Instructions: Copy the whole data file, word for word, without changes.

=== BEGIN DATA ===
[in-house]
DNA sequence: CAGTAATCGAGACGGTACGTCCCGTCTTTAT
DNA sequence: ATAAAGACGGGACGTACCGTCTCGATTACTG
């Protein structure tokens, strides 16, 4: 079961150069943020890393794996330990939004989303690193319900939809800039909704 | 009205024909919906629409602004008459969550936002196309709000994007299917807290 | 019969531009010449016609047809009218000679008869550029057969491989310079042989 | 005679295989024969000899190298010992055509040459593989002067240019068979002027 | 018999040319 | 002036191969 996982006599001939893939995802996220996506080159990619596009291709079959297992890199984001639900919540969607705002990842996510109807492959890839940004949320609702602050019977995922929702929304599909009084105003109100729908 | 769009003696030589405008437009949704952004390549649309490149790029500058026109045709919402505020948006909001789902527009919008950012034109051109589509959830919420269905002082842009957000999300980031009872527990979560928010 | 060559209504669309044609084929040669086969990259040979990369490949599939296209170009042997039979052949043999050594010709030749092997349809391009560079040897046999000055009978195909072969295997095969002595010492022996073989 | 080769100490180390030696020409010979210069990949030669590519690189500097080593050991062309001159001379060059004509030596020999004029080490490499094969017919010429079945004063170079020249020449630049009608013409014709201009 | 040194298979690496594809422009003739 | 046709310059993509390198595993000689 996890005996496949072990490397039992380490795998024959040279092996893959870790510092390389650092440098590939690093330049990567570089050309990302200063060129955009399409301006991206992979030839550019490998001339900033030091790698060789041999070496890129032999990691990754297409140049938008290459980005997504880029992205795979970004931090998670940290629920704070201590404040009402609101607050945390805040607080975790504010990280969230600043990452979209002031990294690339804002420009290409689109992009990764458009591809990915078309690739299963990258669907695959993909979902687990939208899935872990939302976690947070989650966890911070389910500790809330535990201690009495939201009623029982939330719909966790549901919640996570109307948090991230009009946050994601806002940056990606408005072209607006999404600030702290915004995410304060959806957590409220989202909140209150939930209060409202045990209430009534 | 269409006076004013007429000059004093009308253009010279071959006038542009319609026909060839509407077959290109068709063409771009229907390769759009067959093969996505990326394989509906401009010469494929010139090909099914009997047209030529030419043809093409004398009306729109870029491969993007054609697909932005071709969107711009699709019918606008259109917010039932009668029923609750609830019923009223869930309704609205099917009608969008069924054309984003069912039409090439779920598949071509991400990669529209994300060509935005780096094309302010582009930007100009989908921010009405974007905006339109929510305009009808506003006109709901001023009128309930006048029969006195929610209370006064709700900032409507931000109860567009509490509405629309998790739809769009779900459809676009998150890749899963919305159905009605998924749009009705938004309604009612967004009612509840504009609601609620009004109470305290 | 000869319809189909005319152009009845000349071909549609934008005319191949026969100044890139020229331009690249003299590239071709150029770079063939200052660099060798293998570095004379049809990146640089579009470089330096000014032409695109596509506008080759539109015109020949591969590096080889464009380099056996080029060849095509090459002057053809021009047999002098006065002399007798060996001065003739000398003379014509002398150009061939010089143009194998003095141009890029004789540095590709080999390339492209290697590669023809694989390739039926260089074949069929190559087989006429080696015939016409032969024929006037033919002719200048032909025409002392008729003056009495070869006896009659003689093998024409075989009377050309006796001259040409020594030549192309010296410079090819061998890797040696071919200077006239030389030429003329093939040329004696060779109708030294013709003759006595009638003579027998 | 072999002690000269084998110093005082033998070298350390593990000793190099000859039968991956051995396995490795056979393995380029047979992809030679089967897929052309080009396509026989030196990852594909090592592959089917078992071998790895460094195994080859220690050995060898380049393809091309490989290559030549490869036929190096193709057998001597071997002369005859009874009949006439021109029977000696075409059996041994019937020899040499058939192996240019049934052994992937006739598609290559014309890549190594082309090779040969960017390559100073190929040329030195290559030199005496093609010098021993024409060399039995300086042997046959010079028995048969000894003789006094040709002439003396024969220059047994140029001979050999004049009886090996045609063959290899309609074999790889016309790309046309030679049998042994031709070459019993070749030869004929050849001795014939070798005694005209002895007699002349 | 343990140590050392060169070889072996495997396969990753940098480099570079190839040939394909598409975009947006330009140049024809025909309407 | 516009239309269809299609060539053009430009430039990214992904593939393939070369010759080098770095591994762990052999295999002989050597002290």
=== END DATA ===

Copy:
[in-house]
DNA sequence: CAGTAATCGAGACGGTACGTCCCGTCTTTAT
DNA sequence: ATAAAGACGGGACGTACCGTCTCGATTACTG
């Protein structure tokens, strides 16, 4: 079961150069943020890393794996330990939004989303690193319900939809800039909704 | 009205024909919906629409602004008459969550936002196309709000994007299917807290 | 019969531009010449016609047809009218000679008869550029057969491989310079042989 | 005679295989024969000899190298010992055509040459593989002067240019068979002027 | 018999040319 | 002036191969 996982006599001939893939995802996220996506080159990619596009291709079959297992890199984001639900919540969607705002990842996510109807492959890839940004949320609702602050019977995922929702929304599909009084105003109100729908 | 769009003696030589405008437009949704952004390549649309490149790029500058026109045709919402505020948006909001789902527009919008950012034109051109589509959830919420269905002082842009957000999300980031009872527990979560928010 | 060559209504669309044609084929040669086969990259040979990369490949599939296209170009042997039979052949043999050594010709030749092997349809391009560079040897046999000055009978195909072969295997095969002595010492022996073989 | 080769100490180390030696020409010979210069990949030669590519690189500097080593050991062309001159001379060059004509030596020999004029080490490499094969017919010429079945004063170079020249020449630049009608013409014709201009 | 040194298979690496594809422009003739 | 046709310059993509390198595993000689 996890005996496949072990490397039992380490795998024959040279092996893959870790510092390389650092440098590939690093330049990567570089050309990302200063060129955009399409301006991206992979030839550019490998001339900033030091790698060789041999070496890129032999990691990754297409140049938008290459980005997504880029992205795979970004931090998670940290629920704070201590404040009402609101607050945390805040607080975790504010990280969230600043990452979209002031990294690339804002420009290409689109992009990764458009591809990915078309690739299963990258669907695959993909979902687990939208899935872990939302976690947070989650966890911070389910500790809330535990201690009495939201009623029982939330719909966790549901919640996570109307948090991230009009946050994601806002940056990606408005072209607006999404600030702290915004995410304060959806957590409220989202909140209150939930209060409202045990209430009534 | 269409006076004013007429000059004093009308253009010279071959006038542009319609026909060839509407077959290109068709063409771009229907390769759009067959093969996505990326394989509906401009010469494929010139090909099914009997047209030529030419043809093409004398009306729109870029491969993007054609697909932005071709969107711009699709019918606008259109917010039932009668029923609750609830019923009223869930309704609205099917009608969008069924054309984003069912039409090439779920598949071509991400990669529209994300060509935005780096094309302010582009930007100009989908921010009405974007905006339109929510305009009808506003006109709901001023009128309930006048029969006195929610209370006064709700900032409507931000109860567009509490509405629309998790739809769009779900459809676009998150890749899963919305159905009605998924749009009705938004309604009612967004009612509840504009609601609620009004109470305290 | 000869319809189909005319152009009845000349071909549609934008005319191949026969100044890139020229331009690249003299590239071709150029770079063939200052660099060798293998570095004379049809990146640089579009470089330096000014032409695109596509506008080759539109015109020949591969590096080889464009380099056996080029060849095509090459002057053809021009047999002098006065002399007798060996001065003739000398003379014509002398150009061939010089143009194998003095141009890029004789540095590709080999390339492209290697590669023809694989390739039926260089074949069929190559087989006429080696015939016409032969024929006037033919002719200048032909025409002392008729003056009495070869006896009659003689093998024409075989009377050309006796001259040409020594030549192309010296410079090819061998890797040696071919200077006239030389030429003329093939040329004696060779109708030294013709003759006595009638003579027998 | 072999002690000269084998110093005082033998070298350390593990000793190099000859039968991956051995396995490795056979393995380029047979992809030679089967897929052309080009396509026989030196990852594909090592592959089917078992071998790895460094195994080859220690050995060898380049393809091309490989290559030549490869036929190096193709057998001597071997002369005859009874009949006439021109029977000696075409059996041994019937020899040499058939192996240019049934052994992937006739598609290559014309890549190594082309090779040969960017390559100073190929040329030195290559030199005496093609010098021993024409060399039995300086042997046959010079028995048969000894003789006094040709002439003396024969220059047994140029001979050999004049009886090996045609063959290899309609074999790889016309790309046309030679049998042994031709070459019993070749030869004929050849001795014939070798005694005209002895007699002349 | 343990140590050392060169070889072996495997396969990753940098480099570079190839040939394909598409975009947006330009140049024809025909309407 | 516009239309269809299609060539053009430009430039990214992904593939393939070369010759080098770095591994762990052999295999002989050597002290």